A couple of weekends ago we trekked to the other side of the Western Cape, to the mountains of Matroosberg. Why would we go there? Well it depends who you ask. If you asked the kids and I, it would be because we wanted to see snow for the first time. If you asked Seth it would be because he wanted to sleep on the top of the second highest mountain in the Western Cape. Crazy I tell you.
The good news is that we all survived despite it easily being the coldest I have EVER been. Especially Seth and Brian who slept on the top of the mountain. The bad news is that we left without seeing any snow at all. But that’s OK. It gives us an excuse to go back again.
The actual drive is about 2 and a bit hours from Cape Town. You drive past Ceres, up the Matroosberg Mountains and into the Matroosberg Reserve where you will find these cabins. The place is actually the height of Table Mountain (if you measure it from sea level) which is why you can occasionally get snow right outside your cabin if you’re really lucky. Which, as I have mentioned, we were not. There was snow this past weekend though, so we missed it by just one week!
The first night the kids slept in the the rooms that were warmed with panel heaters and beds that were warmed with electric blankets. Lucky sods. We slept in the lounge area that was heated by a fire. It wasn’t too bad though because when we arrived there around 6pm it was a balmy 20 degrees.
Early the next morning the kids were up at dawns crack and so we started the day with a delicious breakfast before helping the guys get ready to leave on their mission.
Their mission that they chose to accept even though it was not really a mission at all, was to climb to the top of the Matroosberg Mountains and camp out there for the night. I still can’t figure out why exactly but I think it has something to do with proving manliness or something. Matroosberg is the second highest peak in all of the Western Cape and is twice as high as Table Mountain.
They got packed up and headed off on their adventure.
While they were gone, we made smores, played with the kids, read a couple of pages of our book club books and had lots of chats. It was busy, considering the kids couldn’t really play outside (there might not have been snow but the wind was something else!), we managed quite well.
Side note – Knox fell into the dam and wet his whole butt, knees and basically everything except his head. He was screaming his head off, but today wen we talked about it, it was like it never happened. He didn’t remember it at all. Funny guy.
Apparently the hike was going to be a relatively easy 4-6 hours up. The aim was to be up there before sunset to get the tent up, make their supper and settle in for the night. The way down was a little bit different. Before they left I checked the details, it went a little something like this…
“So, you say it takes about 4 – 6 hours to get up? How long will it take you to get down?”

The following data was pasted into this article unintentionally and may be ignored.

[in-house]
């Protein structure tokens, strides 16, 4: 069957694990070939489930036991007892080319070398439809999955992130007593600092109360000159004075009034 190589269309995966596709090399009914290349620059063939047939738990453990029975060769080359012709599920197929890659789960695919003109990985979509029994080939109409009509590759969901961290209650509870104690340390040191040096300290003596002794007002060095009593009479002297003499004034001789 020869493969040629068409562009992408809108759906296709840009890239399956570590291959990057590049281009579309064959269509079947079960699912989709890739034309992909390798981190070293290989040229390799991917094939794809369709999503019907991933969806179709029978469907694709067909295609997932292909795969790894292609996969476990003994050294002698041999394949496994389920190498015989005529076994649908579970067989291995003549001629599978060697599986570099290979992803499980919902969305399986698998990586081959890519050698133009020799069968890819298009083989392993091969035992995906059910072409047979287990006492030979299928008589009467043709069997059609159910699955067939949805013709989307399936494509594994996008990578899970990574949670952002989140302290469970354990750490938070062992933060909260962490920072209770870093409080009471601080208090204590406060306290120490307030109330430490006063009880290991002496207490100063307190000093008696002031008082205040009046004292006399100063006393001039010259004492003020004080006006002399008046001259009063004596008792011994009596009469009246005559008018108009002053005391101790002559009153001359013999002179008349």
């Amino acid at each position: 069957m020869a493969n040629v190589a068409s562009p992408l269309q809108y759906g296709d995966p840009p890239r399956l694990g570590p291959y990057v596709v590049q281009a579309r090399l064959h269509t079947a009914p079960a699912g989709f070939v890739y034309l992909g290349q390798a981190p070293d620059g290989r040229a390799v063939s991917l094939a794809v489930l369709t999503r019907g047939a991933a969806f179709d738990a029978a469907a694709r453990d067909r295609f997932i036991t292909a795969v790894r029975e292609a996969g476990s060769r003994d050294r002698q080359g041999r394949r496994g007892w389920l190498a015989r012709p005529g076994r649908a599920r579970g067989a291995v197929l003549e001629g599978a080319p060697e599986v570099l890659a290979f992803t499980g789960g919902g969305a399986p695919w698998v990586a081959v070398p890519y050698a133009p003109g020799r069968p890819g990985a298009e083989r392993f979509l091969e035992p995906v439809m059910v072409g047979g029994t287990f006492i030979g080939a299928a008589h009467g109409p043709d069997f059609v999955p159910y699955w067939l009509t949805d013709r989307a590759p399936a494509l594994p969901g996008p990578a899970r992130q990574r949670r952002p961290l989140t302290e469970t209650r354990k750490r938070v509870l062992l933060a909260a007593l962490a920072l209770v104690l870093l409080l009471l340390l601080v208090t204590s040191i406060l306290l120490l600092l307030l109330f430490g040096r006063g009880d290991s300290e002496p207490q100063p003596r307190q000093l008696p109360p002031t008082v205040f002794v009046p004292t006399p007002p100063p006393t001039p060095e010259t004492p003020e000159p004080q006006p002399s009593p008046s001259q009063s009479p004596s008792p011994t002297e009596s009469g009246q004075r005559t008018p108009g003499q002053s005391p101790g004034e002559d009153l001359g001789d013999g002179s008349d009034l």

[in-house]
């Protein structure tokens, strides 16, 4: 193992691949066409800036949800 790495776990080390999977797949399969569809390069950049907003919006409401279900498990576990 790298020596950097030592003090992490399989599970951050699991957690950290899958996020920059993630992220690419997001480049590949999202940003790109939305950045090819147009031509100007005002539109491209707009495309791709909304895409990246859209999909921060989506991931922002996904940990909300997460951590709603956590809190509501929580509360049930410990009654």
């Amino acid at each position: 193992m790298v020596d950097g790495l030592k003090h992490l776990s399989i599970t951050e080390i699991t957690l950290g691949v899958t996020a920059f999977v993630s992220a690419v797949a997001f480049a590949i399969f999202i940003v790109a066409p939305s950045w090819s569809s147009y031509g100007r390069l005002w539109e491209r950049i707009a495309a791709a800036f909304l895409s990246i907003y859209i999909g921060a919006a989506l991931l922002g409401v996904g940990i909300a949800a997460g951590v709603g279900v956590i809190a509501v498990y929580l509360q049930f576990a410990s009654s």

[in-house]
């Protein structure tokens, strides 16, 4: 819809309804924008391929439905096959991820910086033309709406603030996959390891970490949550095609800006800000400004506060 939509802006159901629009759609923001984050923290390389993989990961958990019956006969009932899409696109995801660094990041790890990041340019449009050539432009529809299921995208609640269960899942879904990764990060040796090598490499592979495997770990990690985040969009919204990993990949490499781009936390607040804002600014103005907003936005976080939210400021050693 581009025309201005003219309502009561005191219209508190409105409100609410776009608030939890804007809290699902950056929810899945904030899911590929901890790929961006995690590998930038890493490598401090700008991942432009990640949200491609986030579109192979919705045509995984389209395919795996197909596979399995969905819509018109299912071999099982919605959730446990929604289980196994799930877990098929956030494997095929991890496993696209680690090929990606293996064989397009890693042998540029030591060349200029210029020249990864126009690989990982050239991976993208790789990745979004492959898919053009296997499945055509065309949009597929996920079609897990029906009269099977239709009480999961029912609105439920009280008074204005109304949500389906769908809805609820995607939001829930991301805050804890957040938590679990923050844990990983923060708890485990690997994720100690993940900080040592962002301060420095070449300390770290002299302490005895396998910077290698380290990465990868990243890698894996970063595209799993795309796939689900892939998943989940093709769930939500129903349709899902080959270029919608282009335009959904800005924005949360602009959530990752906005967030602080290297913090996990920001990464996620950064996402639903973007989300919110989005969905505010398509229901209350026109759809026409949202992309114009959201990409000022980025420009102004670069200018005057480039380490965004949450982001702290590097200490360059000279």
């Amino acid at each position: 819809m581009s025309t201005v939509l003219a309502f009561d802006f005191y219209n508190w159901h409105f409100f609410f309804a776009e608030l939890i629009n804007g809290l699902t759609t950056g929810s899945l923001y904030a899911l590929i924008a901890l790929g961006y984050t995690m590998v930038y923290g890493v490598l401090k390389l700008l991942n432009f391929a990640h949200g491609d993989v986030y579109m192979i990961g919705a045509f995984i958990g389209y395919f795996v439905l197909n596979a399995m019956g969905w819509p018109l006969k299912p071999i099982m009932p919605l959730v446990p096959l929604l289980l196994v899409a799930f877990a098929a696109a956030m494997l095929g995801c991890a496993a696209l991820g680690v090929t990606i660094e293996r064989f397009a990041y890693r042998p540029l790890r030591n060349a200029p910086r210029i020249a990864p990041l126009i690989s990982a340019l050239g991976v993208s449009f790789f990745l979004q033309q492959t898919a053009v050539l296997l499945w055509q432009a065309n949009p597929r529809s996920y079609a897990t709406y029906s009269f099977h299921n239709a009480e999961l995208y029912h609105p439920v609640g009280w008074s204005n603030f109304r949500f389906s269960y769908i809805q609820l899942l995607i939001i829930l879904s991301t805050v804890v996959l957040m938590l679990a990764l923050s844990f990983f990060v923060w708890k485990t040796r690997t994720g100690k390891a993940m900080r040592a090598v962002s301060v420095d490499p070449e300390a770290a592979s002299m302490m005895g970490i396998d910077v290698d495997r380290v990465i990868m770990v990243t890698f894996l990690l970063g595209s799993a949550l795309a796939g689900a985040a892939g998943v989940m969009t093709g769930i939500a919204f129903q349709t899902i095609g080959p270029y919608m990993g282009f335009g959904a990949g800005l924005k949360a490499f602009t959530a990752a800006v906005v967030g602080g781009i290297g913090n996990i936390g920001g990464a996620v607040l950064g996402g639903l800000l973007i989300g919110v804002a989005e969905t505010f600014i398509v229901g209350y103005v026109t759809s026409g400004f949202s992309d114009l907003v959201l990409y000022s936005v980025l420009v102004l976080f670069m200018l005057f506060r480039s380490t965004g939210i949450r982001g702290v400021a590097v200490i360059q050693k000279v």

“Roughly an hour, hour and a half.”
“Say what now? How can it possible take you so long to get up but then so short to be down?”
“Our packs will be lighter, we’ll have eaten all the food and drunk most of the water. Easy. Plus, we’ll happily wake up at 6 and get an early start down.”
Well OK then. I can get behind that even though I can’t get those maths to add up in my head.
After a freezing cold and windy night, the morning brought rain. And lots of it. It was bucketing. Inside our little cabin we had gone through all the wood that we’d bought before arrival (8 bags!). But our housie was warm. Which meant that we couldn’t stop thinking about our men who must be completely soaked trying to make it down the mountain. Whom I felt sorry for occasionally, but not consistently because, well, they asked for it.
Then around 12pmish they arrived – looking utterly soaked but rather proud of themselves.
We warmed up their freezing bodies with a hearty breakfast of burnt eggs and other things. Then the Finchams had to leave us. We’d decided that we wanted to stay another night because there was a prediction that there could potentially be snow on the Sunday night.
That afternoon we bundled up and ventured outside with the kids in the drizzle to experience what it was like to walk around in 2 degree weather with a wind chill that was easily -3 or -4. It’s the wind that’s the problem. Not even the cold. The wind pushes the freeze into every crevice. It’s awful!
Knox didn’t have mittens, so we used socks. We told him that they would act as mittens and he was totally down with it!
That night was so flipping cold. Oh my gosh. It went down to -8 degrees outside and even though I was snuggled between Seth and Knox, with a panel heater and electric blanket, I was still cold. I just can’t do cold.
But then we woke up the next morning just knowing that it hadn’t snowed. But what we weren’t expecting was the frost! It is just so beautiful. We bundled up again and went to check it all out.
This holiday we tried something completely different in trying to actually film little snippets of our stay. It’s taken me for freaking ever to put all these clips together into something almost watchable and I hope you bear with me on this. I will get better.
The video includes everything from the weekend – our stay in the cabins, the guys trip up the mountains and then our little frosty experience in the morning.
Let me know what you think 🙂